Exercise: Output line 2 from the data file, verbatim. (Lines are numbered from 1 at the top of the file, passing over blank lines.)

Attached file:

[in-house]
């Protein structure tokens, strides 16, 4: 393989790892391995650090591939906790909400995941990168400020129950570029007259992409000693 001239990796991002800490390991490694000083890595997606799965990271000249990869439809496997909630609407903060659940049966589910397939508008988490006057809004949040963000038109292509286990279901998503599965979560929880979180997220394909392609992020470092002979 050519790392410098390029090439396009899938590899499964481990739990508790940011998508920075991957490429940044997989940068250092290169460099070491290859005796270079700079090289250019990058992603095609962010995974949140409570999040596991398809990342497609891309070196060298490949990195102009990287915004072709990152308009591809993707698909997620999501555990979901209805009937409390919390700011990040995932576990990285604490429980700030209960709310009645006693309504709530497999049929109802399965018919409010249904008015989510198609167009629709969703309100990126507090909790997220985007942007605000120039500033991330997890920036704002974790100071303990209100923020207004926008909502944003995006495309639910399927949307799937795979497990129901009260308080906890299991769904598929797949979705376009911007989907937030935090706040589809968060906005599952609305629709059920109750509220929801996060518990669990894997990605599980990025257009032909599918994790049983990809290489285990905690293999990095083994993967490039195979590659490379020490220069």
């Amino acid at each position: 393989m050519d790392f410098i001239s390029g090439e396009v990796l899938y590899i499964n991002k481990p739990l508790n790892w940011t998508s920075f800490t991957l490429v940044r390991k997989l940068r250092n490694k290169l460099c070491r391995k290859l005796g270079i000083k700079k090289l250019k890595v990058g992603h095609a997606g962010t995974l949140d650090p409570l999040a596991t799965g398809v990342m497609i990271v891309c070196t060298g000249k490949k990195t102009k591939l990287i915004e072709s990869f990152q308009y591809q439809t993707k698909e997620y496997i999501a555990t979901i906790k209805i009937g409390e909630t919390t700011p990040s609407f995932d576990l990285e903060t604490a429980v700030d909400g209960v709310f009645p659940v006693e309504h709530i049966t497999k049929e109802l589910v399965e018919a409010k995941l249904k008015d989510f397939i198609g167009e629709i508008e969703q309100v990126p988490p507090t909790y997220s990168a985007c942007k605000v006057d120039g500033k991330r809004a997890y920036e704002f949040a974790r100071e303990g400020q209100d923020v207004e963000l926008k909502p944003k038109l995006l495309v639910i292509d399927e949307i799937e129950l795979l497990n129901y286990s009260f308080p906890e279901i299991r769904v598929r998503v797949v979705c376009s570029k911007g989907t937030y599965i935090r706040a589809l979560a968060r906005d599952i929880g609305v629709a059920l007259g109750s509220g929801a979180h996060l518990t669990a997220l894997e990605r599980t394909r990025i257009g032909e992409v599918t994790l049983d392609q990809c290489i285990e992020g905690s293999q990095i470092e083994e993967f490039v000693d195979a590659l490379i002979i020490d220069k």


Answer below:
């Protein structure tokens, strides 16, 4: 393989790892391995650090591939906790909400995941990168400020129950570029007259992409000693 001239990796991002800490390991490694000083890595997606799965990271000249990869439809496997909630609407903060659940049966589910397939508008988490006057809004949040963000038109292509286990279901998503599965979560929880979180997220394909392609992020470092002979 050519790392410098390029090439396009899938590899499964481990739990508790940011998508920075991957490429940044997989940068250092290169460099070491290859005796270079700079090289250019990058992603095609962010995974949140409570999040596991398809990342497609891309070196060298490949990195102009990287915004072709990152308009591809993707698909997620999501555990979901209805009937409390919390700011990040995932576990990285604490429980700030209960709310009645006693309504709530497999049929109802399965018919409010249904008015989510198609167009629709969703309100990126507090909790997220985007942007605000120039500033991330997890920036704002974790100071303990209100923020207004926008909502944003995006495309639910399927949307799937795979497990129901009260308080906890299991769904598929797949979705376009911007989907937030935090706040589809968060906005599952609305629709059920109750509220929801996060518990669990894997990605599980990025257009032909599918994790049983990809290489285990905690293999990095083994993967490039195979590659490379020490220069």